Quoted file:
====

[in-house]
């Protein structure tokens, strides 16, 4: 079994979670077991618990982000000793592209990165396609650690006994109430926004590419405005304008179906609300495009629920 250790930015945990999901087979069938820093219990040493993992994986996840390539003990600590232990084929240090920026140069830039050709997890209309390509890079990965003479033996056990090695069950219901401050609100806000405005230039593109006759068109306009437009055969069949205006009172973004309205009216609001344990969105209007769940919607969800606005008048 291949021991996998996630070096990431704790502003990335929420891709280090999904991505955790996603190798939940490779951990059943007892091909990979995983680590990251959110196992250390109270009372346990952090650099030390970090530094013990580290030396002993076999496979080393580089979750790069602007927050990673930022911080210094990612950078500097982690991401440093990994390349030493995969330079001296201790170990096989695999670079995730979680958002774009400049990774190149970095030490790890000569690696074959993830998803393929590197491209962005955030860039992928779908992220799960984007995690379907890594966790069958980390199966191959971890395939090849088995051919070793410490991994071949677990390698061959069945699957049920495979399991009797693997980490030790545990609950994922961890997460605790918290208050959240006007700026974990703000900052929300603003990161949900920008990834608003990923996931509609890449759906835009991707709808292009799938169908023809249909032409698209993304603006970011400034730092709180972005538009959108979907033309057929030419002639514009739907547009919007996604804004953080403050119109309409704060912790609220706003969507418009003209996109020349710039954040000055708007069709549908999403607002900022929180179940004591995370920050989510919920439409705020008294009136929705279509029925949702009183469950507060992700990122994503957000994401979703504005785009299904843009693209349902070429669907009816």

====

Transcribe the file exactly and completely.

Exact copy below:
[in-house]
């Protein structure tokens, strides 16, 4: 079994979670077991618990982000000793592209990165396609650690006994109430926004590419405005304008179906609300495009629920 250790930015945990999901087979069938820093219990040493993992994986996840390539003990600590232990084929240090920026140069830039050709997890209309390509890079990965003479033996056990090695069950219901401050609100806000405005230039593109006759068109306009437009055969069949205006009172973004309205009216609001344990969105209007769940919607969800606005008048 291949021991996998996630070096990431704790502003990335929420891709280090999904991505955790996603190798939940490779951990059943007892091909990979995983680590990251959110196992250390109270009372346990952090650099030390970090530094013990580290030396002993076999496979080393580089979750790069602007927050990673930022911080210094990612950078500097982690991401440093990994390349030493995969330079001296201790170990096989695999670079995730979680958002774009400049990774190149970095030490790890000569690696074959993830998803393929590197491209962005955030860039992928779908992220799960984007995690379907890594966790069958980390199966191959971890395939090849088995051919070793410490991994071949677990390698061959069945699957049920495979399991009797693997980490030790545990609950994922961890997460605790918290208050959240006007700026974990703000900052929300603003990161949900920008990834608003990923996931509609890449759906835009991707709808292009799938169908023809249909032409698209993304603006970011400034730092709180972005538009959108979907033309057929030419002639514009739907547009919007996604804004953080403050119109309409704060912790609220706003969507418009003209996109020349710039954040000055708007069709549908999403607002900022929180179940004591995370920050989510919920439409705020008294009136929705279509029925949702009183469950507060992700990122994503957000994401979703504005785009299904843009693209349902070429669907009816």